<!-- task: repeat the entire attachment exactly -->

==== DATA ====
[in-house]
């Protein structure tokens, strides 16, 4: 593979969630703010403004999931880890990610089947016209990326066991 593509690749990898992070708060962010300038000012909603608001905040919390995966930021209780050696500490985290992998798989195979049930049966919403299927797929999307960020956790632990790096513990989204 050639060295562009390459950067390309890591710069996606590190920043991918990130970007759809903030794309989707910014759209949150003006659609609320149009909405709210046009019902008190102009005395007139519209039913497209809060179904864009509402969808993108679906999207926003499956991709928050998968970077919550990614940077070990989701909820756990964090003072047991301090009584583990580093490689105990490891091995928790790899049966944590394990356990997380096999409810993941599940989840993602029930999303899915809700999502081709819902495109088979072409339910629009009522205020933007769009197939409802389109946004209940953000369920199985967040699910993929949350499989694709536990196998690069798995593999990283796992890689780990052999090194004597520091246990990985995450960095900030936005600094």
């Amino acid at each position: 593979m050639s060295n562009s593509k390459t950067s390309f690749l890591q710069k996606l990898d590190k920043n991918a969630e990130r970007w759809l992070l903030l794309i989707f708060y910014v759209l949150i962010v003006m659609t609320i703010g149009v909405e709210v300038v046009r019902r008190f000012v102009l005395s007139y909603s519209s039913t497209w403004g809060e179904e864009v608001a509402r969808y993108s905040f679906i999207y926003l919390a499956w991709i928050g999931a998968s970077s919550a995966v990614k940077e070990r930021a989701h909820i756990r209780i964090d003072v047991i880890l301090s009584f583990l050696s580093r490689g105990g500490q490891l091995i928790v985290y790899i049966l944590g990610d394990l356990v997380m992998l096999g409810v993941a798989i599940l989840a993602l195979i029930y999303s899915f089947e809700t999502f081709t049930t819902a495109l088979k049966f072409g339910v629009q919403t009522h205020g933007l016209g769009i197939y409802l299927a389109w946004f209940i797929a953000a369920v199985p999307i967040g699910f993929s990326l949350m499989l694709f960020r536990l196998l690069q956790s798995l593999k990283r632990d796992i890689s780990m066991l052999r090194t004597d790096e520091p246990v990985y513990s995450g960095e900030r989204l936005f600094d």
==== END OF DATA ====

[in-house]
């Protein structure tokens, strides 16, 4: 593979969630703010403004999931880890990610089947016209990326066991 593509690749990898992070708060962010300038000012909603608001905040919390995966930021209780050696500490985290992998798989195979049930049966919403299927797929999307960020956790632990790096513990989204 050639060295562009390459950067390309890591710069996606590190920043991918990130970007759809903030794309989707910014759209949150003006659609609320149009909405709210046009019902008190102009005395007139519209039913497209809060179904864009509402969808993108679906999207926003499956991709928050998968970077919550990614940077070990989701909820756990964090003072047991301090009584583990580093490689105990490891091995928790790899049966944590394990356990997380096999409810993941599940989840993602029930999303899915809700999502081709819902495109088979072409339910629009009522205020933007769009197939409802389109946004209940953000369920199985967040699910993929949350499989694709536990196998690069798995593999990283796992890689780990052999090194004597520091246990990985995450960095900030936005600094």
């Amino acid at each position: 593979m050639s060295n562009s593509k390459t950067s390309f690749l890591q710069k996606l990898d590190k920043n991918a969630e990130r970007w759809l992070l903030l794309i989707f708060y910014v759209l949150i962010v003006m659609t609320i703010g149009v909405e709210v300038v046009r019902r008190f000012v102009l005395s007139y909603s519209s039913t497209w403004g809060e179904e864009v608001a509402r969808y993108s905040f679906i999207y926003l919390a499956w991709i928050g999931a998968s970077s919550a995966v990614k940077e070990r930021a989701h909820i756990r209780i964090d003072v047991i880890l301090s009584f583990l050696s580093r490689g105990g500490q490891l091995i928790v985290y790899i049966l944590g990610d394990l356990v997380m992998l096999g409810v993941a798989i599940l989840a993602l195979i029930y999303s899915f089947e809700t999502f081709t049930t819902a495109l088979k049966f072409g339910v629009q919403t009522h205020g933007l016209g769009i197939y409802l299927a389109w946004f209940i797929a953000a369920v199985p999307i967040g699910f993929s990326l949350m499989l694709f960020r536990l196998l690069q956790s798995l593999k990283r632990d796992i890689s780990m066991l052999r090194t004597d790096e520091p246990v990985y513990s995450g960095e900030r989204l936005f600094d």